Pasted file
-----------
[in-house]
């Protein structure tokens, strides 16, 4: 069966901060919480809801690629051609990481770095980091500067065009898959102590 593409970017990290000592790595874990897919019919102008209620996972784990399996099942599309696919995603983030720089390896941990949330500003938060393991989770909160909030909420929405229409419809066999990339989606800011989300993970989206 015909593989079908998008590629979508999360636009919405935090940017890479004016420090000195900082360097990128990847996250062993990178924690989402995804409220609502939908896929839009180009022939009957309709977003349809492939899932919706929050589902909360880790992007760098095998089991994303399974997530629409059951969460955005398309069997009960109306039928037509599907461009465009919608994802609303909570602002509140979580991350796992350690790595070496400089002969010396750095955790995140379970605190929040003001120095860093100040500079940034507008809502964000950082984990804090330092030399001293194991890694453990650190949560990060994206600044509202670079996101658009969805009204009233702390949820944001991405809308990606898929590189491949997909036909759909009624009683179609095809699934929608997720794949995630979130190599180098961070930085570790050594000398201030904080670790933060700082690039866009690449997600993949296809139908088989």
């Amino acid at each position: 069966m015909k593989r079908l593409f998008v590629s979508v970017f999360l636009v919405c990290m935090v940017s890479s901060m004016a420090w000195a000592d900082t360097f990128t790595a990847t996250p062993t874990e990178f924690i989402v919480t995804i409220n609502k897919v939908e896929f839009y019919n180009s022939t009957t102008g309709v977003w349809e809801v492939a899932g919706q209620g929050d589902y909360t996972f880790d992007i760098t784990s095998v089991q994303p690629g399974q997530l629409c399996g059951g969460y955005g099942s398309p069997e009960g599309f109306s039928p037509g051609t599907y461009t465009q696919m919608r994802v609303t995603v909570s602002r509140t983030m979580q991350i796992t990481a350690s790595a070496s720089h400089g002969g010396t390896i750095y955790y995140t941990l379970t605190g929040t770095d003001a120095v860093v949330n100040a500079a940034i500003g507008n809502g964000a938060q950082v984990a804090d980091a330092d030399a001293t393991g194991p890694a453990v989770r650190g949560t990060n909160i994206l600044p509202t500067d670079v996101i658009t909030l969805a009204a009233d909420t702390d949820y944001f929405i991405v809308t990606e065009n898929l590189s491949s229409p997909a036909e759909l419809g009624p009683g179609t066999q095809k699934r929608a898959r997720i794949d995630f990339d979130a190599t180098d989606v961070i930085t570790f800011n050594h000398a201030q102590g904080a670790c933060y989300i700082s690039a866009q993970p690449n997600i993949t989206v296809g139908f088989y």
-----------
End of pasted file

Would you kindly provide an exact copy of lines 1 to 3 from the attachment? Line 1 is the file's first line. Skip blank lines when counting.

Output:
[in-house]
């Protein structure tokens, strides 16, 4: 069966901060919480809801690629051609990481770095980091500067065009898959102590 593409970017990290000592790595874990897919019919102008209620996972784990399996099942599309696919995603983030720089390896941990949330500003938060393991989770909160909030909420929405229409419809066999990339989606800011989300993970989206 015909593989079908998008590629979508999360636009919405935090940017890479004016420090000195900082360097990128990847996250062993990178924690989402995804409220609502939908896929839009180009022939009957309709977003349809492939899932919706929050589902909360880790992007760098095998089991994303399974997530629409059951969460955005398309069997009960109306039928037509599907461009465009919608994802609303909570602002509140979580991350796992350690790595070496400089002969010396750095955790995140379970605190929040003001120095860093100040500079940034507008809502964000950082984990804090330092030399001293194991890694453990650190949560990060994206600044509202670079996101658009969805009204009233702390949820944001991405809308990606898929590189491949997909036909759909009624009683179609095809699934929608997720794949995630979130190599180098961070930085570790050594000398201030904080670790933060700082690039866009690449997600993949296809139908088989």
């Amino acid at each position: 069966m015909k593989r079908l593409f998008v590629s979508v970017f999360l636009v919405c990290m935090v940017s890479s901060m004016a420090w000195a000592d900082t360097f990128t790595a990847t996250p062993t874990e990178f924690i989402v919480t995804i409220n609502k897919v939908e896929f839009y019919n180009s022939t009957t102008g309709v977003w349809e809801v492939a899932g919706q209620g929050d589902y909360t996972f880790d992007i760098t784990s095998v089991q994303p690629g399974q997530l629409c399996g059951g969460y955005g099942s398309p069997e009960g599309f109306s039928p037509g051609t599907y461009t465009q696919m919608r994802v609303t995603v909570s602002r509140t983030m979580q991350i796992t990481a350690s790595a070496s720089h400089g002969g010396t390896i750095y955790y995140t941990l379970t605190g929040t770095d003001a120095v860093v949330n100040a500079a940034i500003g507008n809502g964000a938060q950082v984990a804090d980091a330092d030399a001293t393991g194991p890694a453990v989770r650190g949560t990060n909160i994206l600044p509202t500067d670079v996101i658009t909030l969805a009204a009233d909420t702390d949820y944001f929405i991405v809308t990606e065009n898929l590189s491949s229409p997909a036909e759909l419809g009624p009683g179609t066999q095809k699934r929608a898959r997720i794949d995630f990339d979130a190599t180098d989606v961070i930085t570790f800011n050594h000398a201030q102590g904080a670790c933060y989300i700082s690039a866009q993970p690449n997600i993949t989206v296809g139908f088989y």